I intended to write to you six weeks ago, when you embarked on your senior year at Rutherford College, but time slipped away from me. I hasten to wait no longer, in light of your recent letter that finds you in the throes of the sort of anxiety that besets most collegians as they approach graduation.
As you consider the prospect of taking the GRE and LSAT exams, it is understandable how unpleasant is the thought of pursuing graduate work. Perhaps taking a year off would be helpful, though I do fear that getting off the treadmill of classes would be something you would soon get used to.
Even so, do not despair at the prospect of grad school. You are no doubt aware that most college grads require further training as vocational directions take shape. A liberal arts education is often pre-career educationgranted, a discouraging thought when you consider the student loans you will have to begin repaying!
So will your liberal arts degree turn out to be a waste of time and money, as you despaired in your letter? What will it get you, after all? My response is that you are asking the wrong question. The value of a liberal arts education is measured in what it does to you, rather than what you "do" with it.
The first piece of advice I offer as you contemplate life after college is to consider how you think about your future occupation. In your letter, you refer to "career choices," and I realize that this is the common parlance, but consider the value of speaking of "calling" instead of "career." The two words may seem like synonyms, but they really are not. The term "calling" is rich in Protestant history, and connotes a communitarian goal of finding one's station in life from which to glorify God and serve one's neighbor. It assumes that one belongs to, and invests in, the health of a community.
In contrast, the term "career" connotes an individualistic agenda. A career mind-set seeks to enhance self-achievement and promotion, with personal rewards (salary and the accompanying perks) that are not bound by identification with and duties to a community.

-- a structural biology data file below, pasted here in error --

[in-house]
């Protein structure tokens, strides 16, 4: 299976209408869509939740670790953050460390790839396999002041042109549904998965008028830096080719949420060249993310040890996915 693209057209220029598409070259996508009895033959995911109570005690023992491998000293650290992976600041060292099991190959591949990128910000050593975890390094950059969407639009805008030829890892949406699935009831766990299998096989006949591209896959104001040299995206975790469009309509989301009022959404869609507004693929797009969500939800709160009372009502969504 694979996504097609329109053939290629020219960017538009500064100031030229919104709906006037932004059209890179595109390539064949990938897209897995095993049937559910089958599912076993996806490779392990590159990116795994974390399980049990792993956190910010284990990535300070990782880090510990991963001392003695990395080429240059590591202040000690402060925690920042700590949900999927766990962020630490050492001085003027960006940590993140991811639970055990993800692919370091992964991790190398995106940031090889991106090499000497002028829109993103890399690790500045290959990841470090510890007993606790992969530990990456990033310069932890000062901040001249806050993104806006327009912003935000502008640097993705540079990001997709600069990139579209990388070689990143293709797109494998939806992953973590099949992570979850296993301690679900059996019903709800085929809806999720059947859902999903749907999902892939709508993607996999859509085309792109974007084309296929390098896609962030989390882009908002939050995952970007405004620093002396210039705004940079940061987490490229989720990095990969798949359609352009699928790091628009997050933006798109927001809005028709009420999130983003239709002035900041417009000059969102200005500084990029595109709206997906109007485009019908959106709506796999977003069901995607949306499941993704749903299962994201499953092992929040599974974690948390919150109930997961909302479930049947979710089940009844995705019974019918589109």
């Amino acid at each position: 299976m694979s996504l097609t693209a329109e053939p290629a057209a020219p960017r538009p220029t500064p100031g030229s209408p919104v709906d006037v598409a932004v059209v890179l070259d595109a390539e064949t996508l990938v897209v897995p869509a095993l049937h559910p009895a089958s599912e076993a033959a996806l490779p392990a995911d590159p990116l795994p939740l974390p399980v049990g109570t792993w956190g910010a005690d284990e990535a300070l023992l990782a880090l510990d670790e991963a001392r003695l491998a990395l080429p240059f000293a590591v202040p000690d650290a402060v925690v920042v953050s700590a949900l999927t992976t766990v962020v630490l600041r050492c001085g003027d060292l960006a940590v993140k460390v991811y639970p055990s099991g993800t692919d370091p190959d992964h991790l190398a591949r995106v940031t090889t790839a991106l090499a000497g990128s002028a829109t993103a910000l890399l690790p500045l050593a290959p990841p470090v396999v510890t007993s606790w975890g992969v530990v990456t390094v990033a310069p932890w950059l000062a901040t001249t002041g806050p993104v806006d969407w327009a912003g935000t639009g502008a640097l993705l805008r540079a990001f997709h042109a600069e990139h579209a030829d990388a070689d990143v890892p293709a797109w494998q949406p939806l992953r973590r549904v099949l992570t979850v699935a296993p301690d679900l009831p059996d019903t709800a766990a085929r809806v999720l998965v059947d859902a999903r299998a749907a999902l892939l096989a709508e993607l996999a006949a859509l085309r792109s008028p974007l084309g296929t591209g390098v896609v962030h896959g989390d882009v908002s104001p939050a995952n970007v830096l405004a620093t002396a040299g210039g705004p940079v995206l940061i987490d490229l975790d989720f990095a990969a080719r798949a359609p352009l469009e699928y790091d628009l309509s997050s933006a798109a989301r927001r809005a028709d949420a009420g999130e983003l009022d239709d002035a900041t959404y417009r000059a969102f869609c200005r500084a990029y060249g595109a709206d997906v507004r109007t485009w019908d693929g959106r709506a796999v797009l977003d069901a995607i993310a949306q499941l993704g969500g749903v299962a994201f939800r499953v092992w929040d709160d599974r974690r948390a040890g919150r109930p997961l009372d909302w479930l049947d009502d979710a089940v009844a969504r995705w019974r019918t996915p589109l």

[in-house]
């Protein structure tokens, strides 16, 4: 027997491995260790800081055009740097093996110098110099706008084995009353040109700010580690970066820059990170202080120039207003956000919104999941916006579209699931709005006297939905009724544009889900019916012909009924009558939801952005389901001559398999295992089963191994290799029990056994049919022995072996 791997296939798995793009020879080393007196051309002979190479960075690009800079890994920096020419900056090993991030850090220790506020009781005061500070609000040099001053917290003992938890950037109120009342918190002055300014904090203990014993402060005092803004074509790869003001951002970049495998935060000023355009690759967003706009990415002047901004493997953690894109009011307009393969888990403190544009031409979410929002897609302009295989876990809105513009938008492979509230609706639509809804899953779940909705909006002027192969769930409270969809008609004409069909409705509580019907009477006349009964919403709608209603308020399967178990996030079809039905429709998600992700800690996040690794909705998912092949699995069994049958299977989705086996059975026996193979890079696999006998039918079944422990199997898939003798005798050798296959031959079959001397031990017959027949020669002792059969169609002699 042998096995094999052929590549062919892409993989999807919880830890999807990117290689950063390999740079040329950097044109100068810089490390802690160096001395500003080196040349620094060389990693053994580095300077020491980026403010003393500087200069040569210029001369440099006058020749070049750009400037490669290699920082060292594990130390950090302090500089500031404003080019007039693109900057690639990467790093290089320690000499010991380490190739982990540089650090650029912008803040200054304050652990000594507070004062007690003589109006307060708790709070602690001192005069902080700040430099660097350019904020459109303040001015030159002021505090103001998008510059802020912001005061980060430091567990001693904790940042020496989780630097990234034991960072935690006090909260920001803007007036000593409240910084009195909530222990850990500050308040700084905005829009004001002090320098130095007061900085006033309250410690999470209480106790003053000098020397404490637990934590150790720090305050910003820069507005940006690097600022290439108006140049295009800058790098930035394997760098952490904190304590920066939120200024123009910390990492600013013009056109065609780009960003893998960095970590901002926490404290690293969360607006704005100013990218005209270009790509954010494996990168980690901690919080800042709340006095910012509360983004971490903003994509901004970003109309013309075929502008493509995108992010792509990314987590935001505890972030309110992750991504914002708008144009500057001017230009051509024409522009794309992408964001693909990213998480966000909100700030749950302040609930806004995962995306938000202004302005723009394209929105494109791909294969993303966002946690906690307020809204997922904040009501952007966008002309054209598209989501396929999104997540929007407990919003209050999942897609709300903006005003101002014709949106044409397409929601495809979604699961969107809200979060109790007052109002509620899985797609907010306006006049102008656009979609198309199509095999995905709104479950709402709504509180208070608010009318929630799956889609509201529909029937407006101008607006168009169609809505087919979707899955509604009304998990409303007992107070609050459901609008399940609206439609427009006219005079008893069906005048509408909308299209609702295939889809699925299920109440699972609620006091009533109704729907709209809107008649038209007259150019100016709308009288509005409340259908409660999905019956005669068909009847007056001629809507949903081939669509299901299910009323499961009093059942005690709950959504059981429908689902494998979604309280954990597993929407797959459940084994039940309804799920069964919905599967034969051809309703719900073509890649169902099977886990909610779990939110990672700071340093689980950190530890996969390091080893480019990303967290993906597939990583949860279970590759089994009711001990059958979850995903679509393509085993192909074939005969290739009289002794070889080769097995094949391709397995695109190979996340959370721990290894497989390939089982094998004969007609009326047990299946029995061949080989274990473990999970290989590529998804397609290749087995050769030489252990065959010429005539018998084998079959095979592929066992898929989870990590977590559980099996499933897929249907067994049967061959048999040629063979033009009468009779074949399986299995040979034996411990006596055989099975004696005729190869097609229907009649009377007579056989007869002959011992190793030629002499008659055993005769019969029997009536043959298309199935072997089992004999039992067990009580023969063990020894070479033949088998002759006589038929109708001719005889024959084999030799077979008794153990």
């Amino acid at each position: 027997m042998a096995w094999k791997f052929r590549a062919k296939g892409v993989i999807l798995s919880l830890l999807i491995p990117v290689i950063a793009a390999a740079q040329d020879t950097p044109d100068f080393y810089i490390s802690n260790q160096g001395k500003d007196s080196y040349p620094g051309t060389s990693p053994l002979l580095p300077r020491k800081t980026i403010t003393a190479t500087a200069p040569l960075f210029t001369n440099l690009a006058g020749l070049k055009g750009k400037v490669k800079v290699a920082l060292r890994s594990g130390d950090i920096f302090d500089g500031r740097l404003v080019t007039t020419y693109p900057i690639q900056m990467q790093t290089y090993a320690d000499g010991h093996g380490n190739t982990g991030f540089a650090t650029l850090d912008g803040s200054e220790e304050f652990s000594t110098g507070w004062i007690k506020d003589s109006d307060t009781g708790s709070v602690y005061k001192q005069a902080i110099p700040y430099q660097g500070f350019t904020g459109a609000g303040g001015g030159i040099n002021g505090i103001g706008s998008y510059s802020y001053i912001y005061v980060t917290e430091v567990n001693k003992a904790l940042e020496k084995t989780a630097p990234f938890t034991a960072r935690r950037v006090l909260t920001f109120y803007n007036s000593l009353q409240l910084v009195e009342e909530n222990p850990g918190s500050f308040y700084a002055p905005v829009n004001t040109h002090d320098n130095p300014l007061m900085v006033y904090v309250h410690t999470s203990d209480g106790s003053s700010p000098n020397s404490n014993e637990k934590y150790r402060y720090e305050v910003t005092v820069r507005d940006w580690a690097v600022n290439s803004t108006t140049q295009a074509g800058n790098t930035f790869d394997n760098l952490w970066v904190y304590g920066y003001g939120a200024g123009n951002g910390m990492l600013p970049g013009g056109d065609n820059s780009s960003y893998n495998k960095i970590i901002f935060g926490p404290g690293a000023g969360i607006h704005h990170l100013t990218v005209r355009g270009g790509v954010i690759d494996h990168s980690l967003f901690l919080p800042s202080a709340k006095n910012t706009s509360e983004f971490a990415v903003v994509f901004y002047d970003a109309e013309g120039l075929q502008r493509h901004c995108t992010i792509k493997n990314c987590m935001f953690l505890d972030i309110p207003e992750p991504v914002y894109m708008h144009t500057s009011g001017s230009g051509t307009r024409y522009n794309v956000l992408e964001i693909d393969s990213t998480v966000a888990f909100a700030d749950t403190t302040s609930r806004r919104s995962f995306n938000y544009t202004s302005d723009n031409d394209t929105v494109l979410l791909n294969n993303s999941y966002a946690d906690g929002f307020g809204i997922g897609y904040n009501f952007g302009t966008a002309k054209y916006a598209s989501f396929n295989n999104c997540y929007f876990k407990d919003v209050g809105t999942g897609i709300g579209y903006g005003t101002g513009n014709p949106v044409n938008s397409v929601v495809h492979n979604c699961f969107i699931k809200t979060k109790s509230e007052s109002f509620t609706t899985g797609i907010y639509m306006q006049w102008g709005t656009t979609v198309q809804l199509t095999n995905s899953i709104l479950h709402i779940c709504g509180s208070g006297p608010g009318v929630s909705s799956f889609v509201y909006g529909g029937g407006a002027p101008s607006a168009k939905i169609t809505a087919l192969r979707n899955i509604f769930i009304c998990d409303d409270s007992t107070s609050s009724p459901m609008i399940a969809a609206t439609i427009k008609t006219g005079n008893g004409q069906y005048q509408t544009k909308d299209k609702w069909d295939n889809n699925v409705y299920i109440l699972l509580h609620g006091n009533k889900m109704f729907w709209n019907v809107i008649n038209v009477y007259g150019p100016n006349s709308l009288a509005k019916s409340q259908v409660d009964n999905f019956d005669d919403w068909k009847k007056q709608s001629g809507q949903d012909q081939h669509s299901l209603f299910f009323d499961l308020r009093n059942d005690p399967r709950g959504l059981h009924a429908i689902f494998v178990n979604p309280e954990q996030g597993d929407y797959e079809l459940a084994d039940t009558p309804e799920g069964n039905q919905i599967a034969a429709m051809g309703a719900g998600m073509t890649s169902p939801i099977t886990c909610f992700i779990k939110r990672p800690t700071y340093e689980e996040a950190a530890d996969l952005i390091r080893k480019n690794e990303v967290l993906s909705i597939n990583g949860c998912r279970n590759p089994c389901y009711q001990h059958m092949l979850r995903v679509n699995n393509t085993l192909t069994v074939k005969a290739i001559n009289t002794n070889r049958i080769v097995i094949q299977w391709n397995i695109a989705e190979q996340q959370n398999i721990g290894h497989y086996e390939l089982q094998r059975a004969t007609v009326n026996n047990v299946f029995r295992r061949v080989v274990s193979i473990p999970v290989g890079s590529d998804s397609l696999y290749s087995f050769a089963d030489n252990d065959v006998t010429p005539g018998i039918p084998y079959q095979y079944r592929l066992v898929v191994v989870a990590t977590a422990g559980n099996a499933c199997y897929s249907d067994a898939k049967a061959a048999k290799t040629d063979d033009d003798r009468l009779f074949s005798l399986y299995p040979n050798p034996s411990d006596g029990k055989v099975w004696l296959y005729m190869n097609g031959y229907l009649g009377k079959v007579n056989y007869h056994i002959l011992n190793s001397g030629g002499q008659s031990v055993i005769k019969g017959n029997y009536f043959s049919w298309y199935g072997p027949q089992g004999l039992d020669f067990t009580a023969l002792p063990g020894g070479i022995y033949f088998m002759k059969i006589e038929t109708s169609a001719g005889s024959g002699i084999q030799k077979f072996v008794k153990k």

The vision of the good life is very different: calling finds fulfillment in serving others, career in gratifying the self. Career-minded people see themselves as "onward and upward" on a ladder of success. Calling embeds one with the lives of others.
Of course, American culture entices us with the geographic and social mobility of "professional careers." As much as watching It's a Wonderful Life has become part of Americans' Christmas season routine, few of us really covet George Bailey's dreary imprisonment in Bedford Falls. But a moment's reflection may help you to see the danger of excessive ambitiousness. Calvin reminds us that calling is God's way of restraining our covetousness by cultivating contentment in our station in life. As you will discover when you get older, contentment can be a very liberating idea.
With regard to your specific question, I cannot offer much wisdom on the prospects of a law or business degree. As you contemplate the options before you, let me alter the stakes a little. Like many of your classmates (and, if memory serves, your father for that matter), you have switched your major a couple of times. When you finally focused on economics, you did not lock yourself into a commitment to work in an economics-related occupation for the rest of your life. Bear in mind that wherever graduate school takes you, you are likely to change your occupation once or more in your working years.
Notice I wrote "alter the stakes" and not "lower the stakes" in the previous paragraph. So here is where I really want to challenge you. Give serious thought to returning to your hometown after graduate school in order to serve those neighbors with whom you have grown up and whose names and stories you know. Do not confuse this suggestion for small-town nostalgia. I am not trying to evoke a Norman Rockwell painting of a bygone era, and I am fully aware of the difficulties in such a proposition. But Christians might want to be resistance fighters here. Consider, for example, how stable our churches would be if our young people did not feel the urge to move so often.
Thus ends my pep talk. Thanks for all your help in acclimating Ben to college life. He seems to have adjusted well. I am glad to hear his reports that you have made good progress on your senior thesis. Above all, I hope that you are genuinely enjoying your senior year.
"Uncle Glen" is a pseudonym for two Orthodox Presbyterian elders. Reprinted from New Horizons, October 2009.